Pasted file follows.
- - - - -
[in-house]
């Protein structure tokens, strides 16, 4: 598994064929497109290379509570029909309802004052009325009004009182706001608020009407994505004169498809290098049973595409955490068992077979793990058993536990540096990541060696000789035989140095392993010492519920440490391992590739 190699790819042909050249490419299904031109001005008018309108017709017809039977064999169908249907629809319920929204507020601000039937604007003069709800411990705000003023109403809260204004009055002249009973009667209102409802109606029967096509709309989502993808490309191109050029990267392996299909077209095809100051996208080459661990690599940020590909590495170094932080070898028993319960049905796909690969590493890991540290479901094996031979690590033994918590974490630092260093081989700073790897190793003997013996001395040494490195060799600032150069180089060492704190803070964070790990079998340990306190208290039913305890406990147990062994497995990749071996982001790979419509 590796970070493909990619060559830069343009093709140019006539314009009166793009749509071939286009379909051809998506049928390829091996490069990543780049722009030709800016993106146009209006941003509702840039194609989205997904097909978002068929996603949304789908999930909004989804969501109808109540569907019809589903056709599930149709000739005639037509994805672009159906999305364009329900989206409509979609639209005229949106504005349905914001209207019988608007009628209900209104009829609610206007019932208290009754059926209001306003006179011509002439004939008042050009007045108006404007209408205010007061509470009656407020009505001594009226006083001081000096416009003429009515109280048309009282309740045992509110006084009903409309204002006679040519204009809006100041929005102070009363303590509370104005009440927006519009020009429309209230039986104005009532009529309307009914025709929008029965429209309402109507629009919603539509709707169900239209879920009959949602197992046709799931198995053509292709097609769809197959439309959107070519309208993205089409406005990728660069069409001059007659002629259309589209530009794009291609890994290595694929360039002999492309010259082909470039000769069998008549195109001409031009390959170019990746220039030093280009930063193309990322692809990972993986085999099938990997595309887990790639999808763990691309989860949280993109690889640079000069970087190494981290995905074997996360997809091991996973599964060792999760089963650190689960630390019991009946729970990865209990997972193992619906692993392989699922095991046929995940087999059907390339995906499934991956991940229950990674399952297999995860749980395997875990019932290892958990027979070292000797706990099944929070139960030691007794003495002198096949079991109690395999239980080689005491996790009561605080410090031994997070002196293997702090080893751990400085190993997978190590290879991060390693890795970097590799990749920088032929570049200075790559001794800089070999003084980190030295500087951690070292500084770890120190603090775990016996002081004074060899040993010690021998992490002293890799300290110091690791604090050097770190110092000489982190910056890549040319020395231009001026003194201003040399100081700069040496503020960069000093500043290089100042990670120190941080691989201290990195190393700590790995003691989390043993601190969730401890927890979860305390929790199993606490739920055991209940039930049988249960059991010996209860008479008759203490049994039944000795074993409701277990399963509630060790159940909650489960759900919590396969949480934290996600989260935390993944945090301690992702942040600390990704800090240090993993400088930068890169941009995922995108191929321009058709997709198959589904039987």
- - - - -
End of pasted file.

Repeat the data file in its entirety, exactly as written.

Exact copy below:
[in-house]
């Protein structure tokens, strides 16, 4: 598994064929497109290379509570029909309802004052009325009004009182706001608020009407994505004169498809290098049973595409955490068992077979793990058993536990540096990541060696000789035989140095392993010492519920440490391992590739 190699790819042909050249490419299904031109001005008018309108017709017809039977064999169908249907629809319920929204507020601000039937604007003069709800411990705000003023109403809260204004009055002249009973009667209102409802109606029967096509709309989502993808490309191109050029990267392996299909077209095809100051996208080459661990690599940020590909590495170094932080070898028993319960049905796909690969590493890991540290479901094996031979690590033994918590974490630092260093081989700073790897190793003997013996001395040494490195060799600032150069180089060492704190803070964070790990079998340990306190208290039913305890406990147990062994497995990749071996982001790979419509 590796970070493909990619060559830069343009093709140019006539314009009166793009749509071939286009379909051809998506049928390829091996490069990543780049722009030709800016993106146009209006941003509702840039194609989205997904097909978002068929996603949304789908999930909004989804969501109808109540569907019809589903056709599930149709000739005639037509994805672009159906999305364009329900989206409509979609639209005229949106504005349905914001209207019988608007009628209900209104009829609610206007019932208290009754059926209001306003006179011509002439004939008042050009007045108006404007209408205010007061509470009656407020009505001594009226006083001081000096416009003429009515109280048309009282309740045992509110006084009903409309204002006679040519204009809006100041929005102070009363303590509370104005009440927006519009020009429309209230039986104005009532009529309307009914025709929008029965429209309402109507629009919603539509709707169900239209879920009959949602197992046709799931198995053509292709097609769809197959439309959107070519309208993205089409406005990728660069069409001059007659002629259309589209530009794009291609890994290595694929360039002999492309010259082909470039000769069998008549195109001409031009390959170019990746220039030093280009930063193309990322692809990972993986085999099938990997595309887990790639999808763990691309989860949280993109690889640079000069970087190494981290995905074997996360997809091991996973599964060792999760089963650190689960630390019991009946729970990865209990997972193992619906692993392989699922095991046929995940087999059907390339995906499934991956991940229950990674399952297999995860749980395997875990019932290892958990027979070292000797706990099944929070139960030691007794003495002198096949079991109690395999239980080689005491996790009561605080410090031994997070002196293997702090080893751990400085190993997978190590290879991060390693890795970097590799990749920088032929570049200075790559001794800089070999003084980190030295500087951690070292500084770890120190603090775990016996002081004074060899040993010690021998992490002293890799300290110091690791604090050097770190110092000489982190910056890549040319020395231009001026003194201003040399100081700069040496503020960069000093500043290089100042990670120190941080691989201290990195190393700590790995003691989390043993601190969730401890927890979860305390929790199993606490739920055991209940039930049988249960059991010996209860008479008759203490049994039944000795074993409701277990399963509630060790159940909650489960759900919590396969949480934290996600989260935390993944945090301690992702942040600390990704800090240090993993400088930068890169941009995922995108191929321009058709997709198959589904039987």